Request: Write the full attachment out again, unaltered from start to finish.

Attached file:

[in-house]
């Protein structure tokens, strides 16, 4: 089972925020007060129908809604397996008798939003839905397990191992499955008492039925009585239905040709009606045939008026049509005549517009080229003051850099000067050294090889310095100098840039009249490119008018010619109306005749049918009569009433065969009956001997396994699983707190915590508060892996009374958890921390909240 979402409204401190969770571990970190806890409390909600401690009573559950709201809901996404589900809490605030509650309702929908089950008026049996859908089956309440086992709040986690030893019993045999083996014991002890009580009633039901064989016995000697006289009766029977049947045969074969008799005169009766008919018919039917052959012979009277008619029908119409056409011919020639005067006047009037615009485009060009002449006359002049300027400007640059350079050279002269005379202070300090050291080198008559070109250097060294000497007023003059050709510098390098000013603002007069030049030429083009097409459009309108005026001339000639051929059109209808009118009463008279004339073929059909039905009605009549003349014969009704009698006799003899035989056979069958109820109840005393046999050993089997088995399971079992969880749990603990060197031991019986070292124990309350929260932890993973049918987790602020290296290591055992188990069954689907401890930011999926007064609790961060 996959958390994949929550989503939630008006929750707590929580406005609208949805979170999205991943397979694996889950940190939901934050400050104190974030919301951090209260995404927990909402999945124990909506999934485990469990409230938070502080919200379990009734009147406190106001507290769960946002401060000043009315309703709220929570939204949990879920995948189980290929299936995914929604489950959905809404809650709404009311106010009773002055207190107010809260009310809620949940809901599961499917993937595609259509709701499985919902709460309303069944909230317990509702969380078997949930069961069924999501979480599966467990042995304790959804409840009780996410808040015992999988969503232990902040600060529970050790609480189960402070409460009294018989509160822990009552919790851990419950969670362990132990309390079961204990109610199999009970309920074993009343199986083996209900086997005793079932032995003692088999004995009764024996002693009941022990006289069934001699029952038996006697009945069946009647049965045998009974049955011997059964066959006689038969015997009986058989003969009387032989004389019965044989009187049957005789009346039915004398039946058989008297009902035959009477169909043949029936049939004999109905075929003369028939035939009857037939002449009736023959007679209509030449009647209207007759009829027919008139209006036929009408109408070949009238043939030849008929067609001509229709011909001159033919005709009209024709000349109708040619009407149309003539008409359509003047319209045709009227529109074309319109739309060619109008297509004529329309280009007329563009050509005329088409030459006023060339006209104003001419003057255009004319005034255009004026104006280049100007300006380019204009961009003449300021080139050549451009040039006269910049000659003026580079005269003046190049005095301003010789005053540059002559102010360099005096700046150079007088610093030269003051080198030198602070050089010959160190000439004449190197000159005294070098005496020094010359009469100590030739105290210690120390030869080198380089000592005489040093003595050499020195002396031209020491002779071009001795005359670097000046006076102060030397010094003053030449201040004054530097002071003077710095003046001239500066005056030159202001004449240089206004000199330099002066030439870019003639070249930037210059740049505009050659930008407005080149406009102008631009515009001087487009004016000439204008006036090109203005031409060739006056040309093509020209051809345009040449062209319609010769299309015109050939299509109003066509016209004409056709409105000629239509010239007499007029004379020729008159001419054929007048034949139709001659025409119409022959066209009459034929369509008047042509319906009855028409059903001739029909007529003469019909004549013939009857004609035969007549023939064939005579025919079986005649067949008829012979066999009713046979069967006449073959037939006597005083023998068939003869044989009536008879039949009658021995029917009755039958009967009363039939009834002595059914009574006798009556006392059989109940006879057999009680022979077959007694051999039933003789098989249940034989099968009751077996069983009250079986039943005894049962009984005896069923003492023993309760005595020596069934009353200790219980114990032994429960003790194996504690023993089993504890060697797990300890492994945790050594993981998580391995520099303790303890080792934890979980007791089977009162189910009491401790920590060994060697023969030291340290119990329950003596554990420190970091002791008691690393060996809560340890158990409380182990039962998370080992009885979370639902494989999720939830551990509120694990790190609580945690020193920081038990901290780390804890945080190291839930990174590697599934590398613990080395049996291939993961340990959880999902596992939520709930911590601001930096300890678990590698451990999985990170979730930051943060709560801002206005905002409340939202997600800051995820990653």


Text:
[in-house]
């Protein structure tokens, strides 16, 4: 089972925020007060129908809604397996008798939003839905397990191992499955008492039925009585239905040709009606045939008026049509005549517009080229003051850099000067050294090889310095100098840039009249490119008018010619109306005749049918009569009433065969009956001997396994699983707190915590508060892996009374958890921390909240 979402409204401190969770571990970190806890409390909600401690009573559950709201809901996404589900809490605030509650309702929908089950008026049996859908089956309440086992709040986690030893019993045999083996014991002890009580009633039901064989016995000697006289009766029977049947045969074969008799005169009766008919018919039917052959012979009277008619029908119409056409011919020639005067006047009037615009485009060009002449006359002049300027400007640059350079050279002269005379202070300090050291080198008559070109250097060294000497007023003059050709510098390098000013603002007069030049030429083009097409459009309108005026001339000639051929059109209808009118009463008279004339073929059909039905009605009549003349014969009704009698006799003899035989056979069958109820109840005393046999050993089997088995399971079992969880749990603990060197031991019986070292124990309350929260932890993973049918987790602020290296290591055992188990069954689907401890930011999926007064609790961060 996959958390994949929550989503939630008006929750707590929580406005609208949805979170999205991943397979694996889950940190939901934050400050104190974030919301951090209260995404927990909402999945124990909506999934485990469990409230938070502080919200379990009734009147406190106001507290769960946002401060000043009315309703709220929570939204949990879920995948189980290929299936995914929604489950959905809404809650709404009311106010009773002055207190107010809260009310809620949940809901599961499917993937595609259509709701499985919902709460309303069944909230317990509702969380078997949930069961069924999501979480599966467990042995304790959804409840009780996410808040015992999988969503232990902040600060529970050790609480189960402070409460009294018989509160822990009552919790851990419950969670362990132990309390079961204990109610199999009970309920074993009343199986083996209900086997005793079932032995003692088999004995009764024996002693009941022990006289069934001699029952038996006697009945069946009647049965045998009974049955011997059964066959006689038969015997009986058989003969009387032989004389019965044989009187049957005789009346039915004398039946058989008297009902035959009477169909043949029936049939004999109905075929003369028939035939009857037939002449009736023959007679209509030449009647209207007759009829027919008139209006036929009408109408070949009238043939030849008929067609001509229709011909001159033919005709009209024709000349109708040619009407149309003539008409359509003047319209045709009227529109074309319109739309060619109008297509004529329309280009007329563009050509005329088409030459006023060339006209104003001419003057255009004319005034255009004026104006280049100007300006380019204009961009003449300021080139050549451009040039006269910049000659003026580079005269003046190049005095301003010789005053540059002559102010360099005096700046150079007088610093030269003051080198030198602070050089010959160190000439004449190197000159005294070098005496020094010359009469100590030739105290210690120390030869080198380089000592005489040093003595050499020195002396031209020491002779071009001795005359670097000046006076102060030397010094003053030449201040004054530097002071003077710095003046001239500066005056030159202001004449240089206004000199330099002066030439870019003639070249930037210059740049505009050659930008407005080149406009102008631009515009001087487009004016000439204008006036090109203005031409060739006056040309093509020209051809345009040449062209319609010769299309015109050939299509109003066509016209004409056709409105000629239509010239007499007029004379020729008159001419054929007048034949139709001659025409119409022959066209009459034929369509008047042509319906009855028409059903001739029909007529003469019909004549013939009857004609035969007549023939064939005579025919079986005649067949008829012979066999009713046979069967006449073959037939006597005083023998068939003869044989009536008879039949009658021995029917009755039958009967009363039939009834002595059914009574006798009556006392059989109940006879057999009680022979077959007694051999039933003789098989249940034989099968009751077996069983009250079986039943005894049962009984005896069923003492023993309760005595020596069934009353200790219980114990032994429960003790194996504690023993089993504890060697797990300890492994945790050594993981998580391995520099303790303890080792934890979980007791089977009162189910009491401790920590060994060697023969030291340290119990329950003596554990420190970091002791008691690393060996809560340890158990409380182990039962998370080992009885979370639902494989999720939830551990509120694990790190609580945690020193920081038990901290780390804890945080190291839930990174590697599934590398613990080395049996291939993961340990959880999902596992939520709930911590601001930096300890678990590698451990999985990170979730930051943060709560801002206005905002409340939202997600800051995820990653």